The surveillance capitalism of today's tech giants has radically reshaped what it means to be human, but that doesn't mean it's invincibleby Joanna Kavenna / June 7, 2019 / Leave a comment
One morning, in a possible future. You are woken by your clothes vibrating. You ask them politely to stop. Some mornings you want to swear at your clothes, but you know that everything you say is logged by interconnected appliances and swearing may impair your verified user status. This, in turn, could affect your job prospects, credit rating and your ability to support your family.
Suppressing your emotions, you go into the kitchen, where your fridge says a hearty good morning and tells you that you are nearly out of milk. Yesterday, for some reason, it ordered a tonne of alfalfa and quinoa. A band around your wrist suggests your blood sugar is low. Also, you drank too much wine last night, the fridge adds in an admonitory tone. Protestations that it was your brother’s birthday are of no interest to this immaculate device.
Despite the concerns of your fridge you skip breakfast and hurry to your car. Unfortunately, your car tells you that it won’t start because you have failed to top up the oil, despite several warnings. You try to start the engine anyway but nothing happens. Realising that you are extremely late—which will also be logged and, oh yes, applied to your verified user status—you swear loudly. Your verified user status is adjusted down. You find yourself apologising to the car.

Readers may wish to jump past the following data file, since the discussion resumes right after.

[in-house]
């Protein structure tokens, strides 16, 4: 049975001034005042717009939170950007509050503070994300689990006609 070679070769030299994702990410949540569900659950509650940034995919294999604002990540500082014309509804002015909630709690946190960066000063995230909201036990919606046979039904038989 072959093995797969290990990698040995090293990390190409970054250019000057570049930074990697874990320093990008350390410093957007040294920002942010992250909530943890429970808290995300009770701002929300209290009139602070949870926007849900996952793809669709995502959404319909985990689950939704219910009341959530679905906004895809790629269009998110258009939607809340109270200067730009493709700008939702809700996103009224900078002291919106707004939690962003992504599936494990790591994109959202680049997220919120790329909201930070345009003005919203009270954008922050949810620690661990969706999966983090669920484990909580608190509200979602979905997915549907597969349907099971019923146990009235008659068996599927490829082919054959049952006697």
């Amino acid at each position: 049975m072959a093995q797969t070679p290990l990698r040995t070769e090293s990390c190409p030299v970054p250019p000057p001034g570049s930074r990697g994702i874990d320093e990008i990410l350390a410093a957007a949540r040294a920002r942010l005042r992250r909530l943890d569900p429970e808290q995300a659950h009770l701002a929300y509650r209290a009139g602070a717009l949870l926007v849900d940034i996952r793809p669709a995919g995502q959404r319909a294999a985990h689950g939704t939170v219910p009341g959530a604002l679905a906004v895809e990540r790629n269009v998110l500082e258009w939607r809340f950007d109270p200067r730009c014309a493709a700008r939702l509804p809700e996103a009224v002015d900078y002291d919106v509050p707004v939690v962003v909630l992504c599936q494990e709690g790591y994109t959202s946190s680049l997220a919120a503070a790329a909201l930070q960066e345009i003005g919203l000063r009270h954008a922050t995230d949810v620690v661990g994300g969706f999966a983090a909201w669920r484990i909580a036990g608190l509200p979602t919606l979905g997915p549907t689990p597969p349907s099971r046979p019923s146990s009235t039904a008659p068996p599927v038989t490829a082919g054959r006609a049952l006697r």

It doesn’t reply.
You wonder if it is offended.
This scenario sounds fictional and yet, according to Shoshana Zuboff, it is almost upon us. Zuboff is a professor emerita at Harvard Business School and the author of a previous study about the automation of work places, In the Age of the Smart Machine, written as far back as 1988. Her latest book, The Age of Surveillance Capitalism, is a brilliantly written, passionate and humane work that stands alongside the work of tech-savvy sceptics such as Peter Pomerantsev, Evgeny Morozov and Francesca Bria.
Her book is concerned with “the darkening of the digital dream and its rapid mutation [into] surveillance capitalism.” This version of capitalism “unilaterally claims human experience as free raw material for translation into behavioural data.” These…